[RPG] Why is attacking from higher ground an advantage?


I just don't understand how attacking someone from higher ground is an advantage in melee combat. I always think of two examples where I can't see this to be an advantage.

  • Example 1: A kung-fu fight in a room. If I stand on a table but my opponent doesn't, how is this an advantage? I increased the reach between us, punching him requires me to bend, and a kick coming from higher up is not harder to block or dodge.

  • Example 2: In a sword fight, a knight is on a rock. You can strike me from above, yes, but I can strike your legs more easily. Again, you'll have to bend over to block and attack. Again, the the reach between us is increased.

If small opponents get bonuses to attack and defense because they're small, what sense does it make that becoming "taller" (i.e., having higher ground) suddenly gives me an advantage over you?

Most systems I know give you an advantage if you are on higher ground – why?

Best Answer

I'll deal with your first example first: standing on a table in that situation is not particularly an advantage. It's also, therefore, very unlikely behaviour for a martial artist. (Not counting Feng Shui players). Standing slightly up from your opponent, on the other hand, is an advantage for many of the reasons below. It brings your kicks to better target points with less effort, while costing you nothing.

Historically, however, standing on tables or fighting indoors is an unlikely scenario. Let's discuss the more common swordsman (or in your example, armoured knight) fighting uphill against similar opponent. In this case the higher-ground advantages are huge.

(To help make examples clearer: our swordsmen are on a hillside. Tom is higher up, Lowry is lower down and facing uphill.)

  • The assumption that Tom needs to 'bend over' to block is false. The leg guards work perfectly well while standing in a normal fighting crouch, regardless of the origin height of the attack - it has to be at Tom's leg height regardless. At worst Tom ducks slightly.

  • Lowry, on the other hand, gains defence for his legs but loses it at the head, and loses access to attack Tom's head. Is this a fair exchange for Lowry? No! (Hint... which would you rather lose, leg or head?)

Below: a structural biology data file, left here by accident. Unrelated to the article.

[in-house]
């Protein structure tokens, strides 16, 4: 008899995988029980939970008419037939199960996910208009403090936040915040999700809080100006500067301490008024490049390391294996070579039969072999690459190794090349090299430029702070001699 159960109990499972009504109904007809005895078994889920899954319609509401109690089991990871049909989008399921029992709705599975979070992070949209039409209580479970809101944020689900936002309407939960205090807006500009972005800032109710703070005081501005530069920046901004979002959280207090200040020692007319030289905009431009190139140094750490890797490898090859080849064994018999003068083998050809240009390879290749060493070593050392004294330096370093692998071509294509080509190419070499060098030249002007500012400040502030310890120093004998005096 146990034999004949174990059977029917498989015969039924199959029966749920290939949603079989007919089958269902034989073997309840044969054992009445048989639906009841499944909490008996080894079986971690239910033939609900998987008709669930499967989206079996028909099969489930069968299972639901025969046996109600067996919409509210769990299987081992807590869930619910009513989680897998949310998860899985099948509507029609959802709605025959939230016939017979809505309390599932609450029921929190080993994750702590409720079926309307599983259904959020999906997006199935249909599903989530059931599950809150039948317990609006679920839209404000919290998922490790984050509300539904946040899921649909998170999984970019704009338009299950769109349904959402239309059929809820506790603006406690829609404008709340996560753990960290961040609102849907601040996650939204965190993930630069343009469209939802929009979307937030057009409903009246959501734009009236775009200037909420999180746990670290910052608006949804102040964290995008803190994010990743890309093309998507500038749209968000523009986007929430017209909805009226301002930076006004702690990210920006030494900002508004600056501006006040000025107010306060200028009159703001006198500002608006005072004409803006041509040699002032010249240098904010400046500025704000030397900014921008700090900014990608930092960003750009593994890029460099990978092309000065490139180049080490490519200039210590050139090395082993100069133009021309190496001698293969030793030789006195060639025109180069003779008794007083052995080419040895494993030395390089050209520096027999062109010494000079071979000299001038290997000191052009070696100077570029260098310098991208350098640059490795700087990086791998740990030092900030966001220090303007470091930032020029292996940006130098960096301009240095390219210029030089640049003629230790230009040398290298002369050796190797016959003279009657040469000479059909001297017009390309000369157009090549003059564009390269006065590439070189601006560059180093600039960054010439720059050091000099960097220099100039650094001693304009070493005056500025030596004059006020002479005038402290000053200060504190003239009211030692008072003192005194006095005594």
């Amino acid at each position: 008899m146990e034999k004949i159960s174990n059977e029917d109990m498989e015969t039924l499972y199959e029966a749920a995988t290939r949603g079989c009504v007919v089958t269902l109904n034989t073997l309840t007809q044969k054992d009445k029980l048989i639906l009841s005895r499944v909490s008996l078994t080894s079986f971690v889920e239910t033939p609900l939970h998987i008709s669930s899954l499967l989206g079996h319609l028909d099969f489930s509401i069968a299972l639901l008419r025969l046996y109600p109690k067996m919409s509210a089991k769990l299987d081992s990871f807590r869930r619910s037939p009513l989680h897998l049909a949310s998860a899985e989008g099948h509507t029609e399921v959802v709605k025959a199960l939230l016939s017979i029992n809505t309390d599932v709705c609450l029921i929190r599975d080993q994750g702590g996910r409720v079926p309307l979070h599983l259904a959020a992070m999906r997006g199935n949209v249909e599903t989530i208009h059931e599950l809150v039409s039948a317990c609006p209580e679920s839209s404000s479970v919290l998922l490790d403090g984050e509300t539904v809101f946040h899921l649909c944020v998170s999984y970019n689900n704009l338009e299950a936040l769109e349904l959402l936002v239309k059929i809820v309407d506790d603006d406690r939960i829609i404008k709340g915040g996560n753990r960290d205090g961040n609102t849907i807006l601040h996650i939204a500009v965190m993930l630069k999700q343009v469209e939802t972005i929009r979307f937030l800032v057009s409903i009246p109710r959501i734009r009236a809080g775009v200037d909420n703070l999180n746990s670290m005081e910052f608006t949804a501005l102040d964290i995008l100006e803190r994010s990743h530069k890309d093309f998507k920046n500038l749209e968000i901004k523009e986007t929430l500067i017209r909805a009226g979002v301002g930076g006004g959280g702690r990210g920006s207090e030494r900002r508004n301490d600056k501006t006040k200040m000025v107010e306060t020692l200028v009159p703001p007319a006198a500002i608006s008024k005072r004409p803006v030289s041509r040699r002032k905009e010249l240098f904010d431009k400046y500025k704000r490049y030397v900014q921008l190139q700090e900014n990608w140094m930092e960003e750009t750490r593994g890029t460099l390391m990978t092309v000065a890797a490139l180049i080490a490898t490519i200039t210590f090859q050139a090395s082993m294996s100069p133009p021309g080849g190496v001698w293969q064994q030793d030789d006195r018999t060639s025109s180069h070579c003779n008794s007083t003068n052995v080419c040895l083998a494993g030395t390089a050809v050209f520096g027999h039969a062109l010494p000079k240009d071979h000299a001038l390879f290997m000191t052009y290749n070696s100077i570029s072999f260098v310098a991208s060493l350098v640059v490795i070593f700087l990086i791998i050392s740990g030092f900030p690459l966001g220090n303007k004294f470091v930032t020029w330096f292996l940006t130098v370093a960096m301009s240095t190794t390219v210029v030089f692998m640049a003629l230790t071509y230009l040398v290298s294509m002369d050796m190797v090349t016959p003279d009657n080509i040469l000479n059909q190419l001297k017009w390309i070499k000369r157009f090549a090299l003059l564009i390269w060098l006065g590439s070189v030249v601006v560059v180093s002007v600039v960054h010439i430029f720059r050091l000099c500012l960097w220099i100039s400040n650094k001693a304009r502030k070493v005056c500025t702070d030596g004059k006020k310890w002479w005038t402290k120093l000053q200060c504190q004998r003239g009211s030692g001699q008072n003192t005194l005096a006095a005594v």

• Endurance matters! The defence advantage for Tom is large. Tom needs to guard his legs and abdomen more... some of the least tiring guards, because your arm drops low. Lowry needs to guard his head more... needing him to lift the weight of his weapon more often. And he has to block against greater force, because Tom has gravity aiding in the downswing.

  • On this theme, gravity is Tom's friend. Most styles use more cuts down than up, for a reason - those cuts have more power with less muscular effort. (And for the beginner, cuts down are also easier to execute and to feint with.) Lowry also has to lift the blade more to perform equivalent cuts and thrusts.

  • Footwork matters! In a duel both fighters move in all directions. Stepping backwards uphill leaves you less likely to trip than stepping backwards downhill. And more likely to catch yourself before dying. (In a massed formation during battle the rules are different, but that applies to most things.)

  • Balance matters! If both are competent, neither fighter will particularly lean forward or back... or they'll lose. (Tom ducks down, not leans forward, to strike the head.)

  • Reach really matters... but only to the key target points. All else being equal, on a mutual thrust, Tom hits the head while Lowry hits the calf. Guess who's limping away from that fight?

  • For armoured knights with swords the situation is even worse, because the legs and chest are very hard to injure on a man in harness. (That's what the armour is for, after all.) The good target points on a suit of plate armour are mostly upper body. (Although this match is historically unlikely outside competitions; poleaxes would make more sense, and are slightly more even because of the leverage advantages they grant.)

  • Vision matters! As wraith808 correctly says, looking up is harder than looking down. And it's a lot harder if you're wearing a helmet. Lowry has to work harder to keep his eyes on Tom. And can more easily be distracted by attacks coming at the head.

  • Speed matters! When Tom attacks he's closing the distance downhill, with gravity aiding his strike. Lowry is climbing to do the same.

All this only applies if the height difference is a couple of feet, or a not-too-steep-hill. At more than that this isn't a swordfight as such; Tom is hacking down at a climbing opponent.

This is a summary of a complex issue... but the purpose of game mechanics is to summarise complex issues. A flat bonus is not an unreasonable representation of this effect.